A New French President: Emmanuel Macron’s Journey to the Elysee
Magnum photographers chart Macron’s quick rise to becoming President of France
On Sunday May 7, 2017, the French people voted and chose Emmanuel Macron as their new president, just over a year after the center-right politician set up his party En Marche!
With a business-friendly vision of European integration, Macron beat far-right nationalist Marine Le Pen, by (a projected) 65.5 to 34.5 per cent of the vote. The 39-year-old former banker, and former member of the Socialist Party (2006-9) worked as secretary general under François Hollande’s first government in 2012. He was appointed Minister of Economy, Industry and Digital Affairs in 2014 under the Second Valls Government. He resigned in August 2016 and declared, in November 2016, that he would run in the presidential election under En Marche!.
The 2017 French presidential elections represented a shift in the political establishment. While Macron’s pro-European, pro-business En Marche! was based on the idea of changing the political establishment by bringing in people from business and other walks of life, his opponent, Marine Le Pen, who had temporarily stepped down as the far right’s Front National leader in the run-up to election, more than doubled the share in vote her father got in 2002 when he ran against Jacques Chirac.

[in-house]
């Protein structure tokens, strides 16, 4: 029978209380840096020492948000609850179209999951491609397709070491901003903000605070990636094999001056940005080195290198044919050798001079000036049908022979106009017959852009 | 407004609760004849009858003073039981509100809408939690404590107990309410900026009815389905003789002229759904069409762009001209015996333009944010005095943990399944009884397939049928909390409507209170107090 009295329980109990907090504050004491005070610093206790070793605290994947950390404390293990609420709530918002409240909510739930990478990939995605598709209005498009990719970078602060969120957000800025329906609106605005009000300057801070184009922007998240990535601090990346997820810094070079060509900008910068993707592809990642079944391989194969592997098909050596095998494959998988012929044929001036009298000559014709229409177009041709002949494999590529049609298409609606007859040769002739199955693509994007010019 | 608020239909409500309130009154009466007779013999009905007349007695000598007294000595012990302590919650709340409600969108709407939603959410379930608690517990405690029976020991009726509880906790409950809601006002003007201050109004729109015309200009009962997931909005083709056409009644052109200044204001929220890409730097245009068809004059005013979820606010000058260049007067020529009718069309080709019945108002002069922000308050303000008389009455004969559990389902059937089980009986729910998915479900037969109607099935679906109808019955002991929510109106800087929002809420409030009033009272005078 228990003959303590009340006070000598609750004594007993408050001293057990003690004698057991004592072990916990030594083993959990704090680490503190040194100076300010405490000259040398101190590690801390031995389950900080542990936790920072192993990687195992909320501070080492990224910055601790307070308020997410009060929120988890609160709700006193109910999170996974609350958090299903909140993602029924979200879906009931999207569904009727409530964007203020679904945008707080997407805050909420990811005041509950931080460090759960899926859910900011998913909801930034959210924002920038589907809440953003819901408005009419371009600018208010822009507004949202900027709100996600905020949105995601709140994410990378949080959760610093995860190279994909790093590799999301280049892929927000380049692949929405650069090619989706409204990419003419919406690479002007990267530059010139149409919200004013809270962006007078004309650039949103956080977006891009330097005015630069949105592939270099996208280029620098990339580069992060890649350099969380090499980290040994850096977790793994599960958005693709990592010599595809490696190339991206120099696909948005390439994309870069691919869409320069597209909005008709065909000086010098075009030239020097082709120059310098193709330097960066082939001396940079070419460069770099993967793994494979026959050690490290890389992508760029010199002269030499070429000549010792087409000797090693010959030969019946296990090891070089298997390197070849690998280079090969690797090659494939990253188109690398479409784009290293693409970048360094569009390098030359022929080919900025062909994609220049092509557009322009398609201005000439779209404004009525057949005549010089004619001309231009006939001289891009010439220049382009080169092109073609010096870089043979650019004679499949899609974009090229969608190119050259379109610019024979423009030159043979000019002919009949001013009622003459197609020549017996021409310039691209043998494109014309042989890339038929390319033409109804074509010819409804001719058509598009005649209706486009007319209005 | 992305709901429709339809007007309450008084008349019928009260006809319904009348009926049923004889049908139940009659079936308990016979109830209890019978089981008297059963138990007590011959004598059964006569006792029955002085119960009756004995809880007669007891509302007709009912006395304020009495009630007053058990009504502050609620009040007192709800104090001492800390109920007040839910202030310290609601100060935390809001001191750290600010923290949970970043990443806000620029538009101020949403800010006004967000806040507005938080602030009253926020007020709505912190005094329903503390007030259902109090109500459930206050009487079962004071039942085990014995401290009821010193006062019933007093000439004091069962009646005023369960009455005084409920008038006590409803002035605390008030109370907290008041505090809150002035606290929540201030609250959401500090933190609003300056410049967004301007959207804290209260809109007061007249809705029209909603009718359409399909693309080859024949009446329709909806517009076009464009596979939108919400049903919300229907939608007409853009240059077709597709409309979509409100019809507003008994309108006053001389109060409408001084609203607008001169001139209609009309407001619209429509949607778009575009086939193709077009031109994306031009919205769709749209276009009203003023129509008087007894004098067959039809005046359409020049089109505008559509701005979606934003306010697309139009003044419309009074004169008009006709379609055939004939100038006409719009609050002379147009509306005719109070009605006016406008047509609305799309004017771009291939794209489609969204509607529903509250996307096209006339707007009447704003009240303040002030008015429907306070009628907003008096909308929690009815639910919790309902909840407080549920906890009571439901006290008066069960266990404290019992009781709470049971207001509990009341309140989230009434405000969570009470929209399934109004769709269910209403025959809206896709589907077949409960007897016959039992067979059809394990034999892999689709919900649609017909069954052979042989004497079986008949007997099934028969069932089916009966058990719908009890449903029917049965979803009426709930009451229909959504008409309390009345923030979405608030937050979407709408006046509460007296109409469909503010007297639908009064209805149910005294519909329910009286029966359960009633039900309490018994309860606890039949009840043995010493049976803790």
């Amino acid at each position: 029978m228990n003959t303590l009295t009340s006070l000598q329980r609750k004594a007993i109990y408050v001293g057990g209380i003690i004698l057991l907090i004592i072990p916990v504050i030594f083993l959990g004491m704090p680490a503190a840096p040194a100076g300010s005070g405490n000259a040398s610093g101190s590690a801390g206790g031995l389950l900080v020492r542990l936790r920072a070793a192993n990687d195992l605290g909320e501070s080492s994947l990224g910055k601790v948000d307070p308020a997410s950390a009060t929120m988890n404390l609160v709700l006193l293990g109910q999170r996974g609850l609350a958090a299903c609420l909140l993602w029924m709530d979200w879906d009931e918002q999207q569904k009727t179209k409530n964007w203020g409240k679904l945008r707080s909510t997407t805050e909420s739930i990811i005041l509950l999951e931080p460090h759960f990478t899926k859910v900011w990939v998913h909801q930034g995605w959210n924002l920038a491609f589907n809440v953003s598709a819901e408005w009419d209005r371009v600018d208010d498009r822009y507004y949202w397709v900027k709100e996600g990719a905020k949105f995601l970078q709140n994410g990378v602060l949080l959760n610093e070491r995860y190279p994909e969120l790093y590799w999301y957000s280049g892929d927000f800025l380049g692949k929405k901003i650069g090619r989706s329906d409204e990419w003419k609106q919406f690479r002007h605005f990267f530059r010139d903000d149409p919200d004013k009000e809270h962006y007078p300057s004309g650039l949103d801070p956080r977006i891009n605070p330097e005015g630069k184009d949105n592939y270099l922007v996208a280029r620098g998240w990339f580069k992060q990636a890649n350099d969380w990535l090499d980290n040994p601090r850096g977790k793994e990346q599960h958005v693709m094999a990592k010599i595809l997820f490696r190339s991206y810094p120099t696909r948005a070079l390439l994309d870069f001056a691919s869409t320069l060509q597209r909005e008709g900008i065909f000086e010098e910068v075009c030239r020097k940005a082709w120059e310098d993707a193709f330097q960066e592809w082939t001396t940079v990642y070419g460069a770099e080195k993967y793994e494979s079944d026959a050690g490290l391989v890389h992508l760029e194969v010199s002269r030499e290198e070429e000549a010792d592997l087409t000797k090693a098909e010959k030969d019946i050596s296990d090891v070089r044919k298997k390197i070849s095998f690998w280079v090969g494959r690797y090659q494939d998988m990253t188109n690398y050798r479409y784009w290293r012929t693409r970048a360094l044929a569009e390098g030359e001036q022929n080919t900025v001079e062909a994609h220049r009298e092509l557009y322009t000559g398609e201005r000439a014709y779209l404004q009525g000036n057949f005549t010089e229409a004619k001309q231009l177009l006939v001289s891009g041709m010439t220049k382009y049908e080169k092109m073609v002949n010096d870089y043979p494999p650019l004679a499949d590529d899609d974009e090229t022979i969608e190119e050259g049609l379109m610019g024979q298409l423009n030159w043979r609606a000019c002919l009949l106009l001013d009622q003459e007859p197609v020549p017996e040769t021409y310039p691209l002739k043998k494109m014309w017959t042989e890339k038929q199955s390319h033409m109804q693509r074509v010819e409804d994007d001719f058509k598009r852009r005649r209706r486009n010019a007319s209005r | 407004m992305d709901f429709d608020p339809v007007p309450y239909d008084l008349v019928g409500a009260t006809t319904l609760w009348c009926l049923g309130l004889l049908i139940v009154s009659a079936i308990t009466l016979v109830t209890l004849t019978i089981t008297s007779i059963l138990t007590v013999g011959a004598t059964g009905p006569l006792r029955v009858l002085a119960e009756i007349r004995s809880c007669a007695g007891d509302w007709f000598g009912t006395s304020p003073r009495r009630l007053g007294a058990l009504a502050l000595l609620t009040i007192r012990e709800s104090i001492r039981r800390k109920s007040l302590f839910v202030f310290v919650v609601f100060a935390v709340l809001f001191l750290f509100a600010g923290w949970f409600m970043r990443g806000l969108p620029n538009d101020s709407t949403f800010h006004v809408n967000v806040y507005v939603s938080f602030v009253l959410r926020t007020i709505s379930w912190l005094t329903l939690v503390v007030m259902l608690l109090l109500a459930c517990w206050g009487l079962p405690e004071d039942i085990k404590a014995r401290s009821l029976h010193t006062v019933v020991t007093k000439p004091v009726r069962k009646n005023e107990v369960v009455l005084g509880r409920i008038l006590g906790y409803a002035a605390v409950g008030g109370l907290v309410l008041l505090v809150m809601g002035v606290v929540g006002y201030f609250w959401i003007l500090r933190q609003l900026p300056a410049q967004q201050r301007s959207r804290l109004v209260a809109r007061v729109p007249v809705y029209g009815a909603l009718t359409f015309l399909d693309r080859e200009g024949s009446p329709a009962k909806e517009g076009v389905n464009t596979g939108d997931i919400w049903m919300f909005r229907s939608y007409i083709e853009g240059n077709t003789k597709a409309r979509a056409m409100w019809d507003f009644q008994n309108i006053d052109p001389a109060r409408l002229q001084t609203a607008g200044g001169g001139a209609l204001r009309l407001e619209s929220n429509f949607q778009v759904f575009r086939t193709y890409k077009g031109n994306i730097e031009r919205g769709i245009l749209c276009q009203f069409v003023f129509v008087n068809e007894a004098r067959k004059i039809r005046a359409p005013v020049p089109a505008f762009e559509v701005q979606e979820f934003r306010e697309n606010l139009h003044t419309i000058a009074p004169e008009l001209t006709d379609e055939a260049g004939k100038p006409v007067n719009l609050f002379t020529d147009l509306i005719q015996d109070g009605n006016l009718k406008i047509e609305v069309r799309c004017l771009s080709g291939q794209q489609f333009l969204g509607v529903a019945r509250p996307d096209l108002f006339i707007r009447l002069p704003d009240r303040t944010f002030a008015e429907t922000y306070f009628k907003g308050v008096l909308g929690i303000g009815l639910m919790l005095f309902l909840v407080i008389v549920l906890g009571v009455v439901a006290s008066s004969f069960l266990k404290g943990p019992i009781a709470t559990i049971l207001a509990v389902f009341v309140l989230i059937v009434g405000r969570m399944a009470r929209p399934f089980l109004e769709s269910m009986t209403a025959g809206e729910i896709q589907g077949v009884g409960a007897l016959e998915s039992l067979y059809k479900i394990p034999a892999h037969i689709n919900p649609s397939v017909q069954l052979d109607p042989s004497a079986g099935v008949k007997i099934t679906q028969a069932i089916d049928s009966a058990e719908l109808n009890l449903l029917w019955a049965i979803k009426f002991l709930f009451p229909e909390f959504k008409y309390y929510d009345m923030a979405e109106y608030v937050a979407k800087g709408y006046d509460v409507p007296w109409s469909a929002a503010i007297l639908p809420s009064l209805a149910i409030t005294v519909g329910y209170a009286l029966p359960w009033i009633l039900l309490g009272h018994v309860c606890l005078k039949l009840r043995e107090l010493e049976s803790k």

During a divisive pre-election campaign process, many French people saw both candidates as unpalatable. This manifested in protests against both candidates on the streets of Paris, and early indications that suggest that the final abstention level is likely to stand at between 25-27 percent.
At just after 8pm Paris time on May 7, 2017, Le Pen conceded defeat, saying that the French had “voted for continuity” and called on “patriots” to join her in political combat as she suggested setting up “a new political force”.
Almost an hour later in a speech, Macron addressed his country, acknowledging the social and economic divisions present in France. He saluted his adversary and referenced the “anger” and “doubts” people have had, vowed to guarantee the “safety and unity of the nation”, “fight division” and defend the “community of Europe”.